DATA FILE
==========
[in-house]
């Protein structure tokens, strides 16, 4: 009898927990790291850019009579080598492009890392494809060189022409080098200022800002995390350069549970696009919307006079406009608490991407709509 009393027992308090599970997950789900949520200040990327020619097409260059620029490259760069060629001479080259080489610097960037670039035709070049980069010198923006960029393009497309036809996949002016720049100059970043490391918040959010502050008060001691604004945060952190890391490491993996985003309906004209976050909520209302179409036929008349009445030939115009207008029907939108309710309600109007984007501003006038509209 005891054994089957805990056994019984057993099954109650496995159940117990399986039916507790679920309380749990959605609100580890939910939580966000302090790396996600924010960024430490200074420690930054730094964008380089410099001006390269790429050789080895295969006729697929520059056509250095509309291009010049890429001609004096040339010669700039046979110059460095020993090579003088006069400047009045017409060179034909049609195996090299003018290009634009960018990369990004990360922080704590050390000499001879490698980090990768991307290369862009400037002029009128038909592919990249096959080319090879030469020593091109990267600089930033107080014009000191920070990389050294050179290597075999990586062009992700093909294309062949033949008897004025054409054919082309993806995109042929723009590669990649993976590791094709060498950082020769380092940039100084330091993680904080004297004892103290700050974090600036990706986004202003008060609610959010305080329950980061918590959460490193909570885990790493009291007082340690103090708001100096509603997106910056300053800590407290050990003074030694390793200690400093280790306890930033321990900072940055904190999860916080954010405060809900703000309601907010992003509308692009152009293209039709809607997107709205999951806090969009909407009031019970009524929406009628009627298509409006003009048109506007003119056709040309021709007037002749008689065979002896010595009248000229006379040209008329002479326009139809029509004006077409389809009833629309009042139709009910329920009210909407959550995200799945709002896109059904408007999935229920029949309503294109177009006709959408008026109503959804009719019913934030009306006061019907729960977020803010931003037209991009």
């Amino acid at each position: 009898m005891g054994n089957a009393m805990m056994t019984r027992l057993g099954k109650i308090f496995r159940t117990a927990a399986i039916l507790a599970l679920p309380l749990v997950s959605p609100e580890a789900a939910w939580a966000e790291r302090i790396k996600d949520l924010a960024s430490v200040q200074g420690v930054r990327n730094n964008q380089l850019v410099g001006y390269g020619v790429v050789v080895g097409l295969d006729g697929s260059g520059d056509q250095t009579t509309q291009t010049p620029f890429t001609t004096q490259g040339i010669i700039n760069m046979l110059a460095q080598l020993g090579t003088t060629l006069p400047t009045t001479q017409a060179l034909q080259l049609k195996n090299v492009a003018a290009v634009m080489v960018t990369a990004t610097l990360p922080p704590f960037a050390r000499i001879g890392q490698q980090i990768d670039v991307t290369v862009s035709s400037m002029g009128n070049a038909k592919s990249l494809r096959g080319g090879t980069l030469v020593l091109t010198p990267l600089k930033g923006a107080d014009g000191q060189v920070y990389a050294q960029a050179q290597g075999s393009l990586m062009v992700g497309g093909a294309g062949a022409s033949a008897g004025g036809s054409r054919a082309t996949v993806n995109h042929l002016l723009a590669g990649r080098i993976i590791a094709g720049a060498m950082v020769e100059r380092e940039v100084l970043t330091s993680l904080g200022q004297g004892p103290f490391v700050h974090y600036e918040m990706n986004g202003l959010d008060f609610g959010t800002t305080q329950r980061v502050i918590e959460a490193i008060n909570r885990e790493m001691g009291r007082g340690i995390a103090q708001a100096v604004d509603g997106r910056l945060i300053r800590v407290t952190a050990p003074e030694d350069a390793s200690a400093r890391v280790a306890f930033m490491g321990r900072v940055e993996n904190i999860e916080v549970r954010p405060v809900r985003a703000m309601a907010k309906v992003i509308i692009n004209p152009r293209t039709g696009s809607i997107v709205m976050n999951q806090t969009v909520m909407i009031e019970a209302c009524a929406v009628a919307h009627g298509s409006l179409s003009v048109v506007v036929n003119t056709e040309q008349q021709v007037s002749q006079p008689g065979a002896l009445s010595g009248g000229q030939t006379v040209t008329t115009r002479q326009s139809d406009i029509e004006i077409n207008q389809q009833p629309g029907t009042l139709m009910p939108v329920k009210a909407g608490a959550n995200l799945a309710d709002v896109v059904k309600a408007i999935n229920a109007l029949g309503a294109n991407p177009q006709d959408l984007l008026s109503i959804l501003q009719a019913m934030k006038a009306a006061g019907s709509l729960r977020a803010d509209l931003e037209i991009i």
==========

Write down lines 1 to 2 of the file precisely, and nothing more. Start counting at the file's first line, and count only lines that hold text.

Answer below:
[in-house]
């Protein structure tokens, strides 16, 4: 009898927990790291850019009579080598492009890392494809060189022409080098200022800002995390350069549970696009919307006079406009608490991407709509 009393027992308090599970997950789900949520200040990327020619097409260059620029490259760069060629001479080259080489610097960037670039035709070049980069010198923006960029393009497309036809996949002016720049100059970043490391918040959010502050008060001691604004945060952190890391490491993996985003309906004209976050909520209302179409036929008349009445030939115009207008029907939108309710309600109007984007501003006038509209 005891054994089957805990056994019984057993099954109650496995159940117990399986039916507790679920309380749990959605609100580890939910939580966000302090790396996600924010960024430490200074420690930054730094964008380089410099001006390269790429050789080895295969006729697929520059056509250095509309291009010049890429001609004096040339010669700039046979110059460095020993090579003088006069400047009045017409060179034909049609195996090299003018290009634009960018990369990004990360922080704590050390000499001879490698980090990768991307290369862009400037002029009128038909592919990249096959080319090879030469020593091109990267600089930033107080014009000191920070990389050294050179290597075999990586062009992700093909294309062949033949008897004025054409054919082309993806995109042929723009590669990649993976590791094709060498950082020769380092940039100084330091993680904080004297004892103290700050974090600036990706986004202003008060609610959010305080329950980061918590959460490193909570885990790493009291007082340690103090708001100096509603997106910056300053800590407290050990003074030694390793200690400093280790306890930033321990900072940055904190999860916080954010405060809900703000309601907010992003509308692009152009293209039709809607997107709205999951806090969009909407009031019970009524929406009628009627298509409006003009048109506007003119056709040309021709007037002749008689065979002896010595009248000229006379040209008329002479326009139809029509004006077409389809009833629309009042139709009910329920009210909407959550995200799945709002896109059904408007999935229920029949309503294109177009006709959408008026109503959804009719019913934030009306006061019907729960977020803010931003037209991009």